Zannah Mustapha, a Nigerian lawyer and advocate for the rights of displaced children growing up amid violence in north-eastern Nigeria to get a quality education, is the 2017 winner of the United Nations High Commission for Refugees (UNHCR) Nansen Refugee Award.
The Nansen Refugee Award, which is bestowed by the U.N. refugee agency (UNHCR), has been won in the past by Eleanor Roosevelt and Luciano Pavarotti, and the winner receives $150,000 to fund a project complementing their existing work.
In the words of Zannah Mustapha, the 2017 UNHCR Nansen Refugee Award Winner:
“I am exceedingly happy and motivated to do more … I will scale up my efforts.
Some of the students that started in my school have graduated, and they are now going into university – I can use this money to help them complete the cycle.”
Zannah Mustapha is the founder of two schools which offer free education, meals, uniforms and healthcare to its pupils, and even enrol children born to Boko Haram fighters to learn alongside those orphaned by the Islamist group’s eight-year insurgency. Those orphaned by the conflict on both sides are welcomed into Mustapha’s classrooms as a sign of the reconciliation he hopes to achieve in the region.
His first venture, Future Prowess Islamic Foundation School, opened a decade ago and was the only school in Borno state in northeast Nigeria to remain open when Boko Haram in 2009 began their brutal campaign to carve out an Islamic state. Future Prowess has grown from 36 students to 540. Desperate for an education, thousands more children have added their names to its waiting list. In 2016, his second school opened just a few kilometres away from the first. Eighty-eight children, all of whom have fled conflict in the region, walk through its classroom doors each day.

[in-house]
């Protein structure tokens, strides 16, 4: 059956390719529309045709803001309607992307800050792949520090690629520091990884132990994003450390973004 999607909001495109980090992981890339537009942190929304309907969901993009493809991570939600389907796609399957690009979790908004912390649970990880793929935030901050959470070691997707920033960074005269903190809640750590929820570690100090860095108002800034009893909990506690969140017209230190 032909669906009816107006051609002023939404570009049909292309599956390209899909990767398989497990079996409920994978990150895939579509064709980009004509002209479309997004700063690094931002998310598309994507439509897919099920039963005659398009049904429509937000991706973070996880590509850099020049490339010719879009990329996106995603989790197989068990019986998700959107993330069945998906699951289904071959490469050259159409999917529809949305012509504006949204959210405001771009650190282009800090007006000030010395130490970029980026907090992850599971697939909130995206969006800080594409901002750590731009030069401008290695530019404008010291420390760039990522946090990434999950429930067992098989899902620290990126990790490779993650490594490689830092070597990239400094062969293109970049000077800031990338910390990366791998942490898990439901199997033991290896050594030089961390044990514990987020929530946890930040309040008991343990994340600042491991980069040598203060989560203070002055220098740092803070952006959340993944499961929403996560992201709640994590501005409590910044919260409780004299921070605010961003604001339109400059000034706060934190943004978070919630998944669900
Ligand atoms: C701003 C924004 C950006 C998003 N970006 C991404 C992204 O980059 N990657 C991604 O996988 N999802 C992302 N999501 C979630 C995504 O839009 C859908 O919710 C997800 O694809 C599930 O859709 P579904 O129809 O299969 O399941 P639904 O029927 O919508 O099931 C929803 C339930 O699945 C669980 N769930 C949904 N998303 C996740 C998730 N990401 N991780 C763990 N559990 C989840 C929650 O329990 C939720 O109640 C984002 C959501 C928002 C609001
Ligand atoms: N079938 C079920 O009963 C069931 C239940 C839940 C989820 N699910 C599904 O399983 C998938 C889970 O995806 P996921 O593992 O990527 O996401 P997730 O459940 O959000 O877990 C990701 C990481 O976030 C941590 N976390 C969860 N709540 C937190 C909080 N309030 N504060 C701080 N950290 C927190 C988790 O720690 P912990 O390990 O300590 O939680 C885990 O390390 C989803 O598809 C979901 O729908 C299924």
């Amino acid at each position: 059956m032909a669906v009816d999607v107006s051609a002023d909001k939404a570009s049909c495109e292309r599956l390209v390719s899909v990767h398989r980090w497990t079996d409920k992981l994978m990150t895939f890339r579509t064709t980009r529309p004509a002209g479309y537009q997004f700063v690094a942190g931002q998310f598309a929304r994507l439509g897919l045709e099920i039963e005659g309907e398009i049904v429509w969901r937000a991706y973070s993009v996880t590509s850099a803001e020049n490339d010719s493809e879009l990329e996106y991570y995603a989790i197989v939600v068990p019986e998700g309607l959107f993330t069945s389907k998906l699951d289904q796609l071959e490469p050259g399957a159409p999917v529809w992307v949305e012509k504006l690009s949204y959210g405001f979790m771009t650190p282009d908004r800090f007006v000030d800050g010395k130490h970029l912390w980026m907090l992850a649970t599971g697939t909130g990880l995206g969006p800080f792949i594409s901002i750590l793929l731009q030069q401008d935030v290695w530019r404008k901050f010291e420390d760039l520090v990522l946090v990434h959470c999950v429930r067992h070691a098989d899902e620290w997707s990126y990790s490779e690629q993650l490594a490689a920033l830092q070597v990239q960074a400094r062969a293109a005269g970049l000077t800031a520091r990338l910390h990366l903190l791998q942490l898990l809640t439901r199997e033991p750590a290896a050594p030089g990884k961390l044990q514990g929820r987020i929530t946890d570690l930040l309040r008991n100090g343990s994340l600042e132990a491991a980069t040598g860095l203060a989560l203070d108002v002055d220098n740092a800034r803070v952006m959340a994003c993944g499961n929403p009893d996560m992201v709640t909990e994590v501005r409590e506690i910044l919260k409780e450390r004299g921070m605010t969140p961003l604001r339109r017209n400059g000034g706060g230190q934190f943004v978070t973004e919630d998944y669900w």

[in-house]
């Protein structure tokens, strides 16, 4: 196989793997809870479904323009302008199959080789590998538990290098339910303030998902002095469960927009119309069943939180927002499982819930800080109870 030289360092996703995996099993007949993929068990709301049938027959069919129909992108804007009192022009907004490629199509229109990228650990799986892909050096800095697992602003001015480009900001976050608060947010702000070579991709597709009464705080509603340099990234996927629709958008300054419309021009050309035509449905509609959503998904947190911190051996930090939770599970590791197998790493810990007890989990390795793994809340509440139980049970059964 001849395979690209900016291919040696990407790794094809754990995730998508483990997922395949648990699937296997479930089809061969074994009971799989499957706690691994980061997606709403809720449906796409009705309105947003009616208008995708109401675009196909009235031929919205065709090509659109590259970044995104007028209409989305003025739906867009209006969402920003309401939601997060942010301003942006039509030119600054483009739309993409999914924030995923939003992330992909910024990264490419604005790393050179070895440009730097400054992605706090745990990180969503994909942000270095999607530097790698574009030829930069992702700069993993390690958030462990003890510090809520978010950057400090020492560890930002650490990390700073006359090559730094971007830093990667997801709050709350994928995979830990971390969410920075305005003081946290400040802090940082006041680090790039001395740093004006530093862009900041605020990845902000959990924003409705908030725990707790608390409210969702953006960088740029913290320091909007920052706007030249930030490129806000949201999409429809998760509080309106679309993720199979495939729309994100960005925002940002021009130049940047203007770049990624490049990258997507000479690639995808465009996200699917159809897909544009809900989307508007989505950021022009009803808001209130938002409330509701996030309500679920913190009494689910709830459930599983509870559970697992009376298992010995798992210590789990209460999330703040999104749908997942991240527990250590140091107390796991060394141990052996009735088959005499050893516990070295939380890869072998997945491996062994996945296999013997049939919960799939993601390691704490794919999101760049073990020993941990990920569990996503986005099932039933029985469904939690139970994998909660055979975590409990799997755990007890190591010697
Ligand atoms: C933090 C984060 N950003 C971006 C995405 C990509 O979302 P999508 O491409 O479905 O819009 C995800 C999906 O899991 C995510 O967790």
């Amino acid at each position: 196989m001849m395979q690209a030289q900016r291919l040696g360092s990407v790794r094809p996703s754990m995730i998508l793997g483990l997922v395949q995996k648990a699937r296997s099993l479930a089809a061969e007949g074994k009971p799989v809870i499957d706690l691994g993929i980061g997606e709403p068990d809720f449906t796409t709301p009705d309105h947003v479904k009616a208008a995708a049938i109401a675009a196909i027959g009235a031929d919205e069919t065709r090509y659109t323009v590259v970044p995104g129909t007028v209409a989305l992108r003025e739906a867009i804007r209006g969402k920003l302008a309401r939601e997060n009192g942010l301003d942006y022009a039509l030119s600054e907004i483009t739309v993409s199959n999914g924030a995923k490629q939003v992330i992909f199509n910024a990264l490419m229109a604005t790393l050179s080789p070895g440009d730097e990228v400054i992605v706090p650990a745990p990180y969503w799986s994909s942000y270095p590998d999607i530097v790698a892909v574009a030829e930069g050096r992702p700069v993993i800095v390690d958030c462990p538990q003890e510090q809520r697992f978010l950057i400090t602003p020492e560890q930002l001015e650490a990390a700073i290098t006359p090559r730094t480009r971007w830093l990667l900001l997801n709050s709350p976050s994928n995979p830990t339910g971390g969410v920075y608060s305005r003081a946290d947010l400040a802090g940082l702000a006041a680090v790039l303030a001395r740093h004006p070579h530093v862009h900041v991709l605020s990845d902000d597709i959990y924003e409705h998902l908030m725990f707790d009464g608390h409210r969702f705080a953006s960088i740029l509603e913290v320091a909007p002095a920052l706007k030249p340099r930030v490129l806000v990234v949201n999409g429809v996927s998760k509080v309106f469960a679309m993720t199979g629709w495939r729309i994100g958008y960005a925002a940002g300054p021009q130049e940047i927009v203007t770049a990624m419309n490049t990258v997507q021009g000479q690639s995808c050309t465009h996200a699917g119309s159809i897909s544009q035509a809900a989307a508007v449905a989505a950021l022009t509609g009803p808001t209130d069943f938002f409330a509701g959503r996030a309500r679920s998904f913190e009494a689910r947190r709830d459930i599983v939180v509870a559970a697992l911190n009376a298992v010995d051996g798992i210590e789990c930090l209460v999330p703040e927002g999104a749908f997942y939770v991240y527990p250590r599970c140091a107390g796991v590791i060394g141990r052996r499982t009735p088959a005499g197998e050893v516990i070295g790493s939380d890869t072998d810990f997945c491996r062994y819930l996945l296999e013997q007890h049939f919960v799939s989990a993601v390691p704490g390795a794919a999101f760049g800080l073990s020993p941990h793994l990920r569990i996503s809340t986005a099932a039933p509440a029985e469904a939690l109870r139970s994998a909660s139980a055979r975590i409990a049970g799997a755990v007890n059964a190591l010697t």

The Islamist militants have killed hundreds of teachers and forced more than 1,000 schools to shut, leaving tens of thousands of children without an education, aid agencies say.
UNHCR chief Filippo Grandi hailed Mustapha for helping to foster peace and rebuild communities devastated by violence. According to Grandi:
“Education is one of the most powerful tools for helping refugee children overcome the horrors of violence and forced displacement.”
Mustapha’s work also includes helping to negotiate the release of more than 100 of the 220-odd girls snatched from their school in Chibok in April 2014 in the biggest publicity coup of Boko Haram’s insurgency that prompted global outrage and the international campaign #bringbackourgirls.
The return of 82 of the girls in May marked the second group release of the Chibok girls by the militants – with both deals brokered by Switzerland and the Red Cross and mediated by Mustapha – after a group of 21 were freed in October last year.
A few others have escaped or been rescued but about 113 of the girls are believed to be still held captive by Boko Haram.
The Islamist group has killed at least 20,000 people and uprooted more than 2.7 million across the Lake Chad region and sparked one of the largest humanitarian crises in the world, according to aid agencies.
Despite being driven back from much of the territory it held, Boko Haram has ramped up attacks this year, targeting civilians and camps for the displaced with suicide bombings.
More recently, Mustapha donated acres of his own land to 800 displaced families. Building a water irrigation pump and shelter, these families are now able to support themselves and sell their produce at local markets.
The UNHCR Nansen Refugees award was established in 1954 and awarded annually to an individual, group or organization in recognition of outstanding service to the cause of refugees, displaced and stateless persons.
The award includes a Commonwealth medal and monetary prize of $100,000 donated by the governments of Norway and Switzerland to begin a project in consultation with UNHCR, to complement the laureate’s existing work.